Surrogacy provides potential parents with the opportunity to have a baby. A woman known as a surrogate carries the baby to term. In traditional surrogacy, the surrogate’s eggs are fertilized with donated sperm. In gestational surrogacy, both the eggs and sperm are donated and implanted using in vitro fertilization. A surrogate will need prenatal care as well as coverage for her delivery and any complications. The intended parents of the baby and the surrogate will need to work out the details to provide the surrogate with health care throughout her pregnancy and delivery.
If the surrogate is using in vitro fertilization to become pregnant, that should be factored into her health insurance coverage. This may be covered by the intended parents’ insurance. Coverage may be limited to creating the embryos, though. For specifics, contact your health insurance company and ask for a health insurance coverage opinion letter. This letter should specify the coverage for in vitro fertilization for a surrogate.
The surrogate will also need prenatal care and coverage for her labor and delivery. This may also be covered by the intended parents’ insurance, but it’s important to verify coverage with your insurance company before proceeding. If it’s not covered by the intended parents’ insurance, there are other options available.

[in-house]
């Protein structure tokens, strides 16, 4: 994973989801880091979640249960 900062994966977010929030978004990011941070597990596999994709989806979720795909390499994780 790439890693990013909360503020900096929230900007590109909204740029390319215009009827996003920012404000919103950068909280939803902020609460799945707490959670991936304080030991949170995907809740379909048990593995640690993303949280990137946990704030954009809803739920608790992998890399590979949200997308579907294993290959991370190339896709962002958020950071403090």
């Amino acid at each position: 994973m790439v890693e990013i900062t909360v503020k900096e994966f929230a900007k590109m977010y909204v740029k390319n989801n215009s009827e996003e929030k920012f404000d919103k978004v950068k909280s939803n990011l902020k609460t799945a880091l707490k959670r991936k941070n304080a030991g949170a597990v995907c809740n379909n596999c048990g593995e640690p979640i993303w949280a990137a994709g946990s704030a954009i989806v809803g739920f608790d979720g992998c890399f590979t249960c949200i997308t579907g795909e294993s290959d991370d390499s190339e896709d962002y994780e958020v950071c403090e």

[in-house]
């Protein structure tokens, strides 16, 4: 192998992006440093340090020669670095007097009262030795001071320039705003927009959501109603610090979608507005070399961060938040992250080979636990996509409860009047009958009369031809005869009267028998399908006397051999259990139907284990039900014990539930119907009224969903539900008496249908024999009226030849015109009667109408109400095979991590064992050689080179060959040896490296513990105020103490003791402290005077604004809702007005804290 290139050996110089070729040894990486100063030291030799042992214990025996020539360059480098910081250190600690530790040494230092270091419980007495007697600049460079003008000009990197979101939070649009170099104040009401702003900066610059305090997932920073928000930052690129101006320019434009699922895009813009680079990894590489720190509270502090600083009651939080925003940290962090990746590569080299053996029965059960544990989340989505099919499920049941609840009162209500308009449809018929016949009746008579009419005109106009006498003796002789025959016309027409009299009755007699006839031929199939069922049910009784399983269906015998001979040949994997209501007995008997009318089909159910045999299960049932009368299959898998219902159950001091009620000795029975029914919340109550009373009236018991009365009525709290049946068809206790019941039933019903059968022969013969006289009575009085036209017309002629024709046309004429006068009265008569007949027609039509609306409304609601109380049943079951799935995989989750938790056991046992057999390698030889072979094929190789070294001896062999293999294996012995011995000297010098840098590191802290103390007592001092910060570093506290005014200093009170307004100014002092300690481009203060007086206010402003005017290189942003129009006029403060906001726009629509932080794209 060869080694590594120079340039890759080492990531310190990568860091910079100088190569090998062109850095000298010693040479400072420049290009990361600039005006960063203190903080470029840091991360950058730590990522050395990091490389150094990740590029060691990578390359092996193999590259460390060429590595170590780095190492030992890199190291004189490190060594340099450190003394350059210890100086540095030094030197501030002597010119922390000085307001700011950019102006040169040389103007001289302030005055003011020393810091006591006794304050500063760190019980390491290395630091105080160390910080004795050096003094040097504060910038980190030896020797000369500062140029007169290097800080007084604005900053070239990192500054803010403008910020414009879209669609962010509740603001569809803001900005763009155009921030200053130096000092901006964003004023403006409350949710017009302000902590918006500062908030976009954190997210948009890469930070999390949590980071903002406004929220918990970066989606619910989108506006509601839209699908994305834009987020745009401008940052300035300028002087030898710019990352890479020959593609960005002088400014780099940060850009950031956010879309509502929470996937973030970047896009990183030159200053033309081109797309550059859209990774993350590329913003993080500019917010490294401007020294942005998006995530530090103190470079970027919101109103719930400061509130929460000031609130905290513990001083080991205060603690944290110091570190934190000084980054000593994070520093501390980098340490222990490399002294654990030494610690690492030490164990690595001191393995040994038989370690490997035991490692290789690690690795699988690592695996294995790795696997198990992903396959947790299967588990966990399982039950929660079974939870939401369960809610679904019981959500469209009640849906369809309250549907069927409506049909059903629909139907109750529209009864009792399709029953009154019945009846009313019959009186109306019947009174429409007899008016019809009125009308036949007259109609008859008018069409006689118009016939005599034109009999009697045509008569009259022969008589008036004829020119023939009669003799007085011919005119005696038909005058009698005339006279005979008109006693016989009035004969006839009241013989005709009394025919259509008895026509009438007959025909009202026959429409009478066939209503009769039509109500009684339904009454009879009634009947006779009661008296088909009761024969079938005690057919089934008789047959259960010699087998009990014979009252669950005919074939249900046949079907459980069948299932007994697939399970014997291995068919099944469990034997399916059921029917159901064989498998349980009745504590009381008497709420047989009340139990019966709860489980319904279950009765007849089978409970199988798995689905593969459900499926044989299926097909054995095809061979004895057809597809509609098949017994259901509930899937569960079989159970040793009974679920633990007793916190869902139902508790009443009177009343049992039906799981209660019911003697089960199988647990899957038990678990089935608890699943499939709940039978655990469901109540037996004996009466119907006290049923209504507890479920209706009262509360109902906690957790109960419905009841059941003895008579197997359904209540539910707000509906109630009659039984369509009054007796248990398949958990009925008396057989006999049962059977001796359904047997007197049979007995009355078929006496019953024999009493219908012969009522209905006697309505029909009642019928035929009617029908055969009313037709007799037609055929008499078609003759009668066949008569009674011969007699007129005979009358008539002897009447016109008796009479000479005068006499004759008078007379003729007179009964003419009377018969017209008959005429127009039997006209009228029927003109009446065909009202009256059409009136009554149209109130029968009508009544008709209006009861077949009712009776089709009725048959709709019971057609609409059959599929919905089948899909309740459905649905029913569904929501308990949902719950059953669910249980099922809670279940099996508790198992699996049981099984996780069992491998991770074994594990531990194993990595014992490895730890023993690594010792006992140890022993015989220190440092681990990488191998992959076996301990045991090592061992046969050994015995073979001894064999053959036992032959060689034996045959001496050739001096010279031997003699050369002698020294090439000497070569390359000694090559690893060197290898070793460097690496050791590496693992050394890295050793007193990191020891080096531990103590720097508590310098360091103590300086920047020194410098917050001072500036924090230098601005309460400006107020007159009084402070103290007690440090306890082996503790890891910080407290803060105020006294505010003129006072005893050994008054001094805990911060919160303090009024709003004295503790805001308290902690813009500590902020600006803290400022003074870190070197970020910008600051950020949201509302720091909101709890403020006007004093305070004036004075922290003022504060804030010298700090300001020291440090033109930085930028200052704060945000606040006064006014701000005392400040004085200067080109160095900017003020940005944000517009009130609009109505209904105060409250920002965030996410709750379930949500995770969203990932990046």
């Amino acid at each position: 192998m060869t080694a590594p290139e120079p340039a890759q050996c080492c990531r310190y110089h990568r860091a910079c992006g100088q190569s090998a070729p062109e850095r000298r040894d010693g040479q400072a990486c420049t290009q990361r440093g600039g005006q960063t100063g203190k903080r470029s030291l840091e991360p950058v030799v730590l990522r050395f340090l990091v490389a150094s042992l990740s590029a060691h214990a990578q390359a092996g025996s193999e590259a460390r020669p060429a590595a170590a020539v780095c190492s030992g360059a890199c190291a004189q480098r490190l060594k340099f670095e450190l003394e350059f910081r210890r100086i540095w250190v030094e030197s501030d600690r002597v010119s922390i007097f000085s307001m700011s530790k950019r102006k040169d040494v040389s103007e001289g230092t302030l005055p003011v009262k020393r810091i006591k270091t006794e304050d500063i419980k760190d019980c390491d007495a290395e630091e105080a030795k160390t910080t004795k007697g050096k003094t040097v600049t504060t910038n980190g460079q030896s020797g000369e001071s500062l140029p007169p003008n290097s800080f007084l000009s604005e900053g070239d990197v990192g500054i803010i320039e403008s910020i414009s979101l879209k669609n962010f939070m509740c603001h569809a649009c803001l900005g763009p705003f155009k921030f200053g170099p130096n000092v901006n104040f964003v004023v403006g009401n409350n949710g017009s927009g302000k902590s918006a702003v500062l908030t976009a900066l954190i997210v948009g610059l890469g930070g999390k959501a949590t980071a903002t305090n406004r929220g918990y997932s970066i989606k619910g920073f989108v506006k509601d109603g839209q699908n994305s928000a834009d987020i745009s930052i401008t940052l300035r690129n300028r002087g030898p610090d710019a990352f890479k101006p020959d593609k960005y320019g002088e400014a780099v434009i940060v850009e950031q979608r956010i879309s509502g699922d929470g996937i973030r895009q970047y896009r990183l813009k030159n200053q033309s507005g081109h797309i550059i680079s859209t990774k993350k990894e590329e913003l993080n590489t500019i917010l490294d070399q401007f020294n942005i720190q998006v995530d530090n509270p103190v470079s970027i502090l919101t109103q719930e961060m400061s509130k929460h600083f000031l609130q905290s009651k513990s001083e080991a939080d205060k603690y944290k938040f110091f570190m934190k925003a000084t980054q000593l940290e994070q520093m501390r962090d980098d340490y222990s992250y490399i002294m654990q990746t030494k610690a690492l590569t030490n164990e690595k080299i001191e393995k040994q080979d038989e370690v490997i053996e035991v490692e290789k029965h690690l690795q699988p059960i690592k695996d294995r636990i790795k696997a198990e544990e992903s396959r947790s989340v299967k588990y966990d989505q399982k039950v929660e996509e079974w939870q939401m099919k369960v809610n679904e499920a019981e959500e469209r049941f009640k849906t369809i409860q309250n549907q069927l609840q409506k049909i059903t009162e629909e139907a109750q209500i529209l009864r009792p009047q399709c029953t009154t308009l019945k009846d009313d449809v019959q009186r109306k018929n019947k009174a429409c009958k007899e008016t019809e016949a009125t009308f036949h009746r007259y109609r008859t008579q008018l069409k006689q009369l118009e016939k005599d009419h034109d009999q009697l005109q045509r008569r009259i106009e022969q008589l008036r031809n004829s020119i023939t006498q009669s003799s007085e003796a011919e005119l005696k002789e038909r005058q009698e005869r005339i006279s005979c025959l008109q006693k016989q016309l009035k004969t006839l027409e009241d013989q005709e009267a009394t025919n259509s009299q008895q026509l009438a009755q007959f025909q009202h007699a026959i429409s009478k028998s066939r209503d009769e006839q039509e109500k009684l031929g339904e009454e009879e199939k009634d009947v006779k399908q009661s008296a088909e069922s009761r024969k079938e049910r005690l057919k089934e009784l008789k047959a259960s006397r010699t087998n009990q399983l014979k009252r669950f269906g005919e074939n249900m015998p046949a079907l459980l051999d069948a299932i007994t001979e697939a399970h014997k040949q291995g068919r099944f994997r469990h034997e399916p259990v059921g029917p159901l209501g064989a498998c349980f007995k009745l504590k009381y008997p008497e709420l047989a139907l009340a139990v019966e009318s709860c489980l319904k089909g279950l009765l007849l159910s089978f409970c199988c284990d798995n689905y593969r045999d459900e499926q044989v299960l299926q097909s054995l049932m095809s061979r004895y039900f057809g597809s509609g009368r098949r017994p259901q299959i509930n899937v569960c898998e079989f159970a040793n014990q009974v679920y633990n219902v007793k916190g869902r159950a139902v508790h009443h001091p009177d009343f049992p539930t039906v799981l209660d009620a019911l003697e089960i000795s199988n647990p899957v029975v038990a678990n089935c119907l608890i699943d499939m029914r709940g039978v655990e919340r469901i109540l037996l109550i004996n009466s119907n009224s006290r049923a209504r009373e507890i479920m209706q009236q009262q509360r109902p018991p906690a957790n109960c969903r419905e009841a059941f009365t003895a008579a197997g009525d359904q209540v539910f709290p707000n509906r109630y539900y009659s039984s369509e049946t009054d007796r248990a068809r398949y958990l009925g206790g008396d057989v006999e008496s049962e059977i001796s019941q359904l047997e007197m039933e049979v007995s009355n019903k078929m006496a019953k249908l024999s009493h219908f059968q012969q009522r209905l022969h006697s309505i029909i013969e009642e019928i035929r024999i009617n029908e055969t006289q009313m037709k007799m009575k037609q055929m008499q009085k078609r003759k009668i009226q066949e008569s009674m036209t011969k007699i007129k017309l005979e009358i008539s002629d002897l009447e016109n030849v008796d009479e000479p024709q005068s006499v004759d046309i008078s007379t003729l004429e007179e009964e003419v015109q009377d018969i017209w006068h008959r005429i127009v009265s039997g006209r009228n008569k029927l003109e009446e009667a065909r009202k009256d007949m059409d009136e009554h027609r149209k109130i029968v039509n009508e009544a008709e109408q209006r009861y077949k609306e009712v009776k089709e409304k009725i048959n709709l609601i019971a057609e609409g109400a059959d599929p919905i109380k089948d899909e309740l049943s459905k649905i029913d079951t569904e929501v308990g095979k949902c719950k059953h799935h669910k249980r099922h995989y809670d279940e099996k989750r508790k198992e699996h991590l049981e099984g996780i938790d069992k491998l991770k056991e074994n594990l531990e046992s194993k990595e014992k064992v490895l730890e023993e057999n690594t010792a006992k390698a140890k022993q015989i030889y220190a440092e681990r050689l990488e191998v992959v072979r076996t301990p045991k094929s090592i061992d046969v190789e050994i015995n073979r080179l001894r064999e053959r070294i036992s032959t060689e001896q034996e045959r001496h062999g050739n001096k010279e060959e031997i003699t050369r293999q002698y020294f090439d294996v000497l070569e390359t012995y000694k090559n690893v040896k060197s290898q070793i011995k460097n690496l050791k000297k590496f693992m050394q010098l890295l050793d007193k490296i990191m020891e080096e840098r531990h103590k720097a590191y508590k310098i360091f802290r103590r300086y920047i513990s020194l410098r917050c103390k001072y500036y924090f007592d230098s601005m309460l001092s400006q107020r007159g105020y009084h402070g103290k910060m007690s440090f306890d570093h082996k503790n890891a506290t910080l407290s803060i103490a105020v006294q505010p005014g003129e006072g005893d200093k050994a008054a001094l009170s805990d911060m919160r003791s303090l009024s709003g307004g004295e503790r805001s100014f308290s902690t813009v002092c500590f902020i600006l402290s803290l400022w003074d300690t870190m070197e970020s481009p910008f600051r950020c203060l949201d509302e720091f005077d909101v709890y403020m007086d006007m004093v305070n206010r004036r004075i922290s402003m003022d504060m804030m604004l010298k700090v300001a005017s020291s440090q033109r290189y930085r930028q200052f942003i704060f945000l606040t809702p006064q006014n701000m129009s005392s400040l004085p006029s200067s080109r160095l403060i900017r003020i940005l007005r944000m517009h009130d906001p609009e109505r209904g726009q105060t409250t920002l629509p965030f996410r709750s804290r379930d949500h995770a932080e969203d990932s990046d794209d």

Purchasing Surrogacy Insurance
There are insurance policies specifically for surrogates. These policies tend to be expensive. They may have high monthly premiums and a high deductible. It can offset the costs of labor and delivery, though, especially if there are any complications. Before purchasing a surrogacy insurance policy, read the policy carefully and make sure you fully understand the coverage and its limitations.
Purchasing Individual Insurance
If the surrogate already has health insurance, she can check with her insurance company to confirm her coverage. If she doesn’t have health insurance, she may be able to purchase an individual plan through her state’s health insurance marketplace. To enroll in a plan, she may need to wait for an open enrollment period. She may be entitled to a special enrollment if she’s lost her health insurance coverage involuntarily.
Typically, the intended parents pay for the health care costs of their surrogate. This may include premiums, deductibles and copays. Some intended parents may also choose to pay for their surrogate’s health care out of pocket. Before moving forward with a surrogacy, there should be legal documentation spelling out who is paying for health care costs. A legal professional can assist you with making sure everything is clear before progressing with surrogacy.
Melinda Hill Sineriz is a freelance writer with over a decade of experience. Her work has appeared on Pocket Sense and Sapling. She specializes in business, personal finance, and career writing. She has worked in insurance sales and financial planning, helping families to manage their money and prepare for the future. Learn more about her and her work at thatmelinda.com.